The total solar eclipse is a test case for renewable energy in emergencies

A dark day is coming but the lights will stay on.
A dark day is coming but the lights will stay on.
Image: Reuters/Darrin Zammit
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Like many, energy expert Phil Mihlmester is looking forward to the total solar eclipse on Aug. 21. Although he’s not in the path of totality, Mihlmester plans to step outside under a briefly darkened Maryland sky, don special glasses, look up, and marvel, assuming the weather allows it.

Unlike most, however, the executive vice president for global energy at ICF, an international energy industry consulting firm, will also be thinking about power grids worldwide. ”The total solar eclipse is a test case for renewable energy generally and weather events,” Mihlmester says. ”As solar energy reliance becomes increasingly common, we’ll want to know how to ramp up fast and switch to an alternative power supply from solar quickly during an event.”

The eclipse, then, is a kind of planned emergency, an expected oddity that can help grid managers anticipate what a real emergency would be like.

The difficulty will be in switching from solar energy to gas-powered turbines, and ramping up supply very quickly. Mihlmester says the lessons learned will also inform decisions about how to include other renewable sources, like wind, in future power portfolios. “We’ll know what to expect in terms of the effect of ramp-up times for turbines, and we’ll understand better the right balance for a mixed portfolio of energy sources,” he explains.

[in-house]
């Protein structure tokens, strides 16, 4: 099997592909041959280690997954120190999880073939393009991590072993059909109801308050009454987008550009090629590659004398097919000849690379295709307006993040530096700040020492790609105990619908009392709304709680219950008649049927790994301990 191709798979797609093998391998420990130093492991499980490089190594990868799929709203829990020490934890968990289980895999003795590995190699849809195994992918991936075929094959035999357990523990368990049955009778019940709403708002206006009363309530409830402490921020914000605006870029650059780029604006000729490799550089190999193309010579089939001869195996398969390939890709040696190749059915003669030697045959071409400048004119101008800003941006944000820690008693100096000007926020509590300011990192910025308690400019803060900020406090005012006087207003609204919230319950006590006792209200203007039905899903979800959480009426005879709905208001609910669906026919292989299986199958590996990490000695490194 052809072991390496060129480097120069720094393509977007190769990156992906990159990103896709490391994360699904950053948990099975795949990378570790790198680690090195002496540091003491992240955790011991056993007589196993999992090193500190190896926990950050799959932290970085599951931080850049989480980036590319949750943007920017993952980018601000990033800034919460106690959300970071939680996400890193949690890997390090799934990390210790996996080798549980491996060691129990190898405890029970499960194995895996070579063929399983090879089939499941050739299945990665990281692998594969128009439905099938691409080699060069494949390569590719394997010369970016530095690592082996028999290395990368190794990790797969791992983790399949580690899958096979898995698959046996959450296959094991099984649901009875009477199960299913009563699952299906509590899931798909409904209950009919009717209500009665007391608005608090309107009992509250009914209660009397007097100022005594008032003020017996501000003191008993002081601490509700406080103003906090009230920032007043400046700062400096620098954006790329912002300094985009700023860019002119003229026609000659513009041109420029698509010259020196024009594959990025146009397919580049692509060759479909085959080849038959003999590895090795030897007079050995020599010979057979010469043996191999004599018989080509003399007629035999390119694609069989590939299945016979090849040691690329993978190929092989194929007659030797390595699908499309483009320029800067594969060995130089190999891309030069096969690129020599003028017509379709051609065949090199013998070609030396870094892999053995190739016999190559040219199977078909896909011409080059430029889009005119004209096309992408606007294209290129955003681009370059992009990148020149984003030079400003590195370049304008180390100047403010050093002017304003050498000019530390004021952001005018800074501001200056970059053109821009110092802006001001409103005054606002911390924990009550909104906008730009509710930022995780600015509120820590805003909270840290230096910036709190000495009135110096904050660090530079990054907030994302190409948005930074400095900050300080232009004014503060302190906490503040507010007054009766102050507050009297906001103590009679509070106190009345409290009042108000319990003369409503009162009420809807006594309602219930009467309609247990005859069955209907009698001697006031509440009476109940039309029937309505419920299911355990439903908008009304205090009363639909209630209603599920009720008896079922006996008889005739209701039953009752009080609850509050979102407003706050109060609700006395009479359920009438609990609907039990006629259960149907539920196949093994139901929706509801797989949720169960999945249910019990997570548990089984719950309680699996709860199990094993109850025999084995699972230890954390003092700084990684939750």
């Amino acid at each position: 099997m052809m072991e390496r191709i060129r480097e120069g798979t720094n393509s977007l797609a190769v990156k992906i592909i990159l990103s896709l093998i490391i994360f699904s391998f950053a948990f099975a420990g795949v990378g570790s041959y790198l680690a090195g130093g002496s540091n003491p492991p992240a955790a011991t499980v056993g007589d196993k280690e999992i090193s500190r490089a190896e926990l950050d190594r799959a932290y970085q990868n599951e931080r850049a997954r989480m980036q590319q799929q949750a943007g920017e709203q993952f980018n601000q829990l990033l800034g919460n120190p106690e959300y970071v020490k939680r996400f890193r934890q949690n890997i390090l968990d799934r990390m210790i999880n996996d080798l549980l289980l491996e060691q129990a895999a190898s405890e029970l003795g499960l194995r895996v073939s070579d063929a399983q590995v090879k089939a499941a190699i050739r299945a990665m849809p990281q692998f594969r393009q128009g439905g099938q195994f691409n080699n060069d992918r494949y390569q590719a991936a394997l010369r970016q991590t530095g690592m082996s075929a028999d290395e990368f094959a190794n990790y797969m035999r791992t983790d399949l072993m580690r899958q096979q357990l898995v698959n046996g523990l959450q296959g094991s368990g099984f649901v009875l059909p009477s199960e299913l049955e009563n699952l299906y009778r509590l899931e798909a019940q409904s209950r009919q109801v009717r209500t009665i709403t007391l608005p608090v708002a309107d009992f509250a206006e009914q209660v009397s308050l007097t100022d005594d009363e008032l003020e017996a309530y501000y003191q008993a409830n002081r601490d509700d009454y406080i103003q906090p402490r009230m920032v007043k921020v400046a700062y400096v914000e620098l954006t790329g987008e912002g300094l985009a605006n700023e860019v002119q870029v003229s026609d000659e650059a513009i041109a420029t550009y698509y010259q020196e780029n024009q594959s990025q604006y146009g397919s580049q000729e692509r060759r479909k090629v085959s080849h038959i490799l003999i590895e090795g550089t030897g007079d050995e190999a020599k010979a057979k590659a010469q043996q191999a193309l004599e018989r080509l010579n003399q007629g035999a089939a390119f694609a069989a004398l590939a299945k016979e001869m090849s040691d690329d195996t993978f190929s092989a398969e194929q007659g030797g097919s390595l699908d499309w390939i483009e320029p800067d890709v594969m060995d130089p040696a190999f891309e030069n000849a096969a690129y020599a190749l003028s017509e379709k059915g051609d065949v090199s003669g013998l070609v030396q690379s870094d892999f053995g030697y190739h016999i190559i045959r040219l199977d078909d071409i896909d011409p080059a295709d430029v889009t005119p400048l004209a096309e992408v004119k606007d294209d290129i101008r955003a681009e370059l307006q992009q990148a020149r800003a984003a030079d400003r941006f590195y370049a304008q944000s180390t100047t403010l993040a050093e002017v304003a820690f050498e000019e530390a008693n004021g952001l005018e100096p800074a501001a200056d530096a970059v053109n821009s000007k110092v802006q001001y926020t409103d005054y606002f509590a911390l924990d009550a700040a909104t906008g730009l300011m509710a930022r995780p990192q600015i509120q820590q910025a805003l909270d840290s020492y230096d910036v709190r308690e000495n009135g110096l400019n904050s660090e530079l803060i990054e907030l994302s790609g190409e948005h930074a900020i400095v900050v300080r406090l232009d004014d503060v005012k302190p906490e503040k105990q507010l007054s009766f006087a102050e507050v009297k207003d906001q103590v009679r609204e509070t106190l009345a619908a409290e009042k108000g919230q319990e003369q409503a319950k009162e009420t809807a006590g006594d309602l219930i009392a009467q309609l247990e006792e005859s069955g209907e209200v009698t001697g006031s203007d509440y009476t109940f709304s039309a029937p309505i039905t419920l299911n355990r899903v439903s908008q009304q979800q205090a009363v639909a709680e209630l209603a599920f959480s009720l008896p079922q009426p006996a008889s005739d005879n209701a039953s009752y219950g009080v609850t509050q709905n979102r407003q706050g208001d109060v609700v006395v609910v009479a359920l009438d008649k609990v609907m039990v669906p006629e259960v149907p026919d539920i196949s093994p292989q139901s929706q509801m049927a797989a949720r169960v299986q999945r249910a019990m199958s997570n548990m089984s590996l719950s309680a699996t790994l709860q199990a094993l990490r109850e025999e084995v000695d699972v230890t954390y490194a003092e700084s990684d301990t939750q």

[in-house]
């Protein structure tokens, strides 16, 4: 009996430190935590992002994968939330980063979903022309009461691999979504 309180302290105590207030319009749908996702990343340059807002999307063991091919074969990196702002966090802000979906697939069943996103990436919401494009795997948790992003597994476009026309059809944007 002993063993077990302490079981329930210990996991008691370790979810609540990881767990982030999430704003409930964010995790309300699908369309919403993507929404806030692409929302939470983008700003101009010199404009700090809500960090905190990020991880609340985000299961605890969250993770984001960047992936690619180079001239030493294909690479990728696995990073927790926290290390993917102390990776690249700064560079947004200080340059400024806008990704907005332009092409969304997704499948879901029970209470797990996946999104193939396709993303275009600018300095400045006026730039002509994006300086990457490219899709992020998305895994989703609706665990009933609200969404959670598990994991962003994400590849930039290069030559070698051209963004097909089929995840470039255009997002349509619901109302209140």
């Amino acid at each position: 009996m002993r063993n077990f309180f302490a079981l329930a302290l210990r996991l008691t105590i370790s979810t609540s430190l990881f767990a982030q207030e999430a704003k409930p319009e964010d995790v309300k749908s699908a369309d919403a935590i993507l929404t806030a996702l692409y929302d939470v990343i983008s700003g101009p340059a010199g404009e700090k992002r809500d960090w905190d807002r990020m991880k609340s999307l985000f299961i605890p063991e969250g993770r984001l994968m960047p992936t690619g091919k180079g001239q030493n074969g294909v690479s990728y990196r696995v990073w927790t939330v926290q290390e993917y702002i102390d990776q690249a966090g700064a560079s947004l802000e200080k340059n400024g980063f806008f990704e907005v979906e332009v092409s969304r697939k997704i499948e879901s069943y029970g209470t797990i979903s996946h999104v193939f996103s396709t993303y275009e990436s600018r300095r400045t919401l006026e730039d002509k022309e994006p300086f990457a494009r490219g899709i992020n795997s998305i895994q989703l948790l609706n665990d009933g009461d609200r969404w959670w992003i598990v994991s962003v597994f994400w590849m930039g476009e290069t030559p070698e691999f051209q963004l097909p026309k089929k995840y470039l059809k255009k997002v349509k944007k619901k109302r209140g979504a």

The last time there was a total solar eclipse in the US was 1979. Renewable energy wasn’t exactly common then. Now it’s much more so. The Solar Energy Industries Association reports that solar energy generation has grown by an average of 68% annually in the past decade in the US, and is now a sizable element of power grid portfolios in many states—most notably California, which relies on solar for 10% of its power and generates half of the nation’s total solar supply. The cost of installing solar panels has dropped by more than 70% since 2010, says the association.

Industry insiders have been planning for the eclipse for over a year. Steven Greenlee, spokesperson for the power grid California Independent System Operator, told Vox, “Our solar plants are going to lose over half of their ability to generate electricity during the two to two and a half hours that the eclipse will be impacting our area.”

Still, Mihlmester believes all will go well and that there’s nothing to fear next week. “Nobody needs to worry. Electricity coming from solar panels may be rendered inoperative. But lights will stay on.”